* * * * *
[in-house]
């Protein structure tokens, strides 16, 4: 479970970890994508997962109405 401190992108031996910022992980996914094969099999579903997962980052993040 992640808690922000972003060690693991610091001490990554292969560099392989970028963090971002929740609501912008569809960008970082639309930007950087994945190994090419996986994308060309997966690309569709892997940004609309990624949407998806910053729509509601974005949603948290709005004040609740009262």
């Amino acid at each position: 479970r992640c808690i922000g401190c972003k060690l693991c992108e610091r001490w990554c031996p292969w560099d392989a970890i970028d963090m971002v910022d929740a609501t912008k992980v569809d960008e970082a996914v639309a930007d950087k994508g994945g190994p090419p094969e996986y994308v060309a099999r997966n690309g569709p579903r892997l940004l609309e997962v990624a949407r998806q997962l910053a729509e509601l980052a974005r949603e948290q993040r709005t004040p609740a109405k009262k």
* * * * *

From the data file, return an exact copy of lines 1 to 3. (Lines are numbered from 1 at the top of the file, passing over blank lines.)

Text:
[in-house]
């Protein structure tokens, strides 16, 4: 479970970890994508997962109405 401190992108031996910022992980996914094969099999579903997962980052993040 992640808690922000972003060690693991610091001490990554292969560099392989970028963090971002929740609501912008569809960008970082639309930007950087994945190994090419996986994308060309997966690309569709892997940004609309990624949407998806910053729509509601974005949603948290709005004040609740009262």
């Amino acid at each position: 479970r992640c808690i922000g401190c972003k060690l693991c992108e610091r001490w990554c031996p292969w560099d392989a970890i970028d963090m971002v910022d929740a609501t912008k992980v569809d960008e970082a996914v639309a930007d950087k994508g994945g190994p090419p094969e996986y994308v060309a099999r997966n690309g569709p579903r892997l940004l609309e997962v990624a949407r998806q997962l910053a729509e509601l980052a974005r949603e948290q993040r709005t004040p609740a109405k009262k």